; 77 P.S. § 481. In the final portion of their argument, the Baribaults’ contend that they were merely a “landlord out of possession and not liable for the injuries allegedly sustained by Mr. Hailey.” The Baribaults’ Brief at 17. After review, we fail to see how this assertion has any bearing on the trial court’s ruling that Bancroft could not be joined as an additional defendant and granting summary judgment in favor of Bancroft. Moreover, the Baribaults reached a settlement with the Haileys. Trial Court Opinion, 3/2/20, at 5; Notice of Stipulation of Settlement, 12/17/19. We have already concluded that the Baribaults were not permitted to join Bancroft as an additional defendant and were not entitled to contribution or indemnification. Accordingly, we need not address whether the Baribaults were a landlord out of possession. Assuming, arguendo, that we were to reach this claim, we would agree with the trial court that the Baribaults were not a landlord out of possession. Trial Court Opinion, 3/2/20, at 15. “As a general rule, a landlord out of possession is not liable for injuries incurred by third parties on the leased premises because the landlord has no duty to such persons.” Jones v. Levin, - 16 - J-S37002-20
, 454 (Pa. Super. 2007). However, this rule is subject to exceptions: A landlord out of possession may incur liability (1) if he has reserved control over a defective portion of the demised premises; (2) if the demised premises are so dangerously constructed that the premises are a nuisance per se; (3) if the lessor has knowledge of a dangerous condition existing on the demised premises at the time of transferring possession and fails to disclose the condition to the lessee; (4) if the landlord leases the property for a purpose involving the admission of the public and he neglects to inspect for or repair dangerous conditions existing on the property before possession is transferred to the lessee; (5) if the lessor undertakes to repair the demised premises and negligently makes the repairs; or (6) if the lessor fails to make repairs after having been given notice of and a reasonable opportunity to remedy a dangerous condition existing on the leased premises. Dorsey v. Continental Associates,
, 718-719 (Pa. Super. 1991) (citing Henze v. Texaco, Inc.,
, 1202 (Pa. Super. 1986) (internal citations omitted)). The trial court addressed this issue as follows: In the instant case, [the Baribaults] cannot claim error by contending that this [c]ourt should have found that the landlord out of possession rule barred [the Baribaults] from any and all liability for negligence. The record before this [c]ourt established that [the Baribaults’] conduct could fit squarely within the purview of exceptions five and six of the landlord out of possession rule. Specifically, the evidence suggested that [the Baribaults] were put on actual notice of the condition causing [Mr. Hailey’s] injury twenty (20) months prior to his fall, having received an email on October 5, 2010 from [Bancroft’s] housing specialist reporting that the Subject Property needed “kitchen tile and the tile leading to the basement replaced immediately.” See Docket Entry 94 at Ex. N. Rather than advising [Bancroft] that the location in need of repair was under the “exclusive control” and the sole “responsibility” of [Bancroft]—[which] would have been consistent with the position [the Baribaults] take now—[the] Baribault[s] - 17 - J-S37002-20 accepted the location of the proposed repair as falling under the control and responsibility of [the Baribaults] and sent Mr. Baribault to the location of [Mr. Hailey’s] injury to inspect and repair the tile there. See Docket Entry 92 at Ex. 4, pp. 175-77. Upon inspection, Mr. Baribault concluded that the kitchen tile needed replaced but that the tile on the basement landing— the future site of [Mr. Hailey’s] injury—did not require replacement. See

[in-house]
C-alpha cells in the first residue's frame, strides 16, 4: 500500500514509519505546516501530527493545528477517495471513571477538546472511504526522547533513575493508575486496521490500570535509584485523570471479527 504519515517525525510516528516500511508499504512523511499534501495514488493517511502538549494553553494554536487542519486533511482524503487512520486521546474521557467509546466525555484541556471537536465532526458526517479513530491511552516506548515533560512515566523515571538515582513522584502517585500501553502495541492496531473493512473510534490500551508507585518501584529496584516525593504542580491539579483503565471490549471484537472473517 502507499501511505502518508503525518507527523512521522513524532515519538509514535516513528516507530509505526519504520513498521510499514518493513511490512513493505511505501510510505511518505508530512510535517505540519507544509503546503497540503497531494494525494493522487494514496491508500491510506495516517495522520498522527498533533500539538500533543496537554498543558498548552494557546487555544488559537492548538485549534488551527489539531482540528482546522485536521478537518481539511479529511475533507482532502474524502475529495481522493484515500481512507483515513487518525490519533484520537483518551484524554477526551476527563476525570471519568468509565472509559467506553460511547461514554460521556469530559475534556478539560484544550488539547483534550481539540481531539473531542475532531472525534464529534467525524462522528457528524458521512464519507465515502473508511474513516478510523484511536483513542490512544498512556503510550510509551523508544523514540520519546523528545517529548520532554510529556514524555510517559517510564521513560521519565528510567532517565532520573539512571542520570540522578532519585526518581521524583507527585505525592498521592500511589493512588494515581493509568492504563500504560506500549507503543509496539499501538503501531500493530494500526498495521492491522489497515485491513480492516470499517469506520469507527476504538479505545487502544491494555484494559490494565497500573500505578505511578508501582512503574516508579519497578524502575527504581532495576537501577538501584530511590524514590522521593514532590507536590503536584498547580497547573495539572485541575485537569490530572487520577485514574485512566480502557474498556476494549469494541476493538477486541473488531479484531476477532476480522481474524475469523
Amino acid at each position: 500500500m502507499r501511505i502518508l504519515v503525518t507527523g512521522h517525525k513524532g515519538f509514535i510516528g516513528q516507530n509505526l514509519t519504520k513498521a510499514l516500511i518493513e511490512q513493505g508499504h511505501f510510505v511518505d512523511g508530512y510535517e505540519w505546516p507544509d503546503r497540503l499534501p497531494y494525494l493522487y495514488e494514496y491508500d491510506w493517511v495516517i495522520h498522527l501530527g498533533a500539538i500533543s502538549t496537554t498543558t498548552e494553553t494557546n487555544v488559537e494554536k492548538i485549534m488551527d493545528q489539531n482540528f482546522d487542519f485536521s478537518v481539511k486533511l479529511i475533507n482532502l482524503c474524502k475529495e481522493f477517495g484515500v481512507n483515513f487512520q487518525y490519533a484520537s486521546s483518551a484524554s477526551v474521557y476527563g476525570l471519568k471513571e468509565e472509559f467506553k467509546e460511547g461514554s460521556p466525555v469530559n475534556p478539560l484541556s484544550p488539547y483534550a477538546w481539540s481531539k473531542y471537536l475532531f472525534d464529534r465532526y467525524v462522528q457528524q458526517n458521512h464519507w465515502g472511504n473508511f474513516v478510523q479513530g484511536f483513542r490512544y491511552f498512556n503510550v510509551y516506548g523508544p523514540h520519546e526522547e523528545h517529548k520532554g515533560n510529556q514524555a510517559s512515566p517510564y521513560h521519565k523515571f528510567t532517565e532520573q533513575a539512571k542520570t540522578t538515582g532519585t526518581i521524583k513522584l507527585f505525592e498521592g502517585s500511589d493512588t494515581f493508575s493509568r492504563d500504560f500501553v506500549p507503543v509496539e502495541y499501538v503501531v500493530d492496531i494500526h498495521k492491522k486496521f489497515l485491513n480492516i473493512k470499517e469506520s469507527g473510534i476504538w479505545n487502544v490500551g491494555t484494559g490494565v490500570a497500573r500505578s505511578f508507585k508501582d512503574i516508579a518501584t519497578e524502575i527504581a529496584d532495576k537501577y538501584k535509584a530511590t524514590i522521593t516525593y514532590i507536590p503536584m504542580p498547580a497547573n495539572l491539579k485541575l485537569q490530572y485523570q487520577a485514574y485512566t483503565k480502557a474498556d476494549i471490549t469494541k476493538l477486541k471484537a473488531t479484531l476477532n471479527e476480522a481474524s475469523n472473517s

Ex. 3, pp. 24-35. At odds with his decision to not replace the basement landing tile, Mr. Baribault testified at deposition that the basement landing used “self-stick” tiles that he would not have personally chosen to install, given his opinion that such tiles were “an inferior product” that is thin and “wears out quick.”
pp. 33-36. Following [the Baribaults’] inaction in the face of having notice of a dangerous condition and having undertaken responsibility for it, [Mr. Hailey] was injured on the same basement landing Mr. Baribault previously deemed safe. [Mr. Hailey] summarized the incident as follows: “the floor tiles moved, and I tripped and fell down the steps.”
Ex. 2, pp. 75-76. Consistent with [the Baribaults] having accepted the location of [Mr. Hailey’s] injury as under their control and responsibility, [the Baribaults] replaced the stair system leading to the basement two weeks after [Mr. Hailey’s] fall. See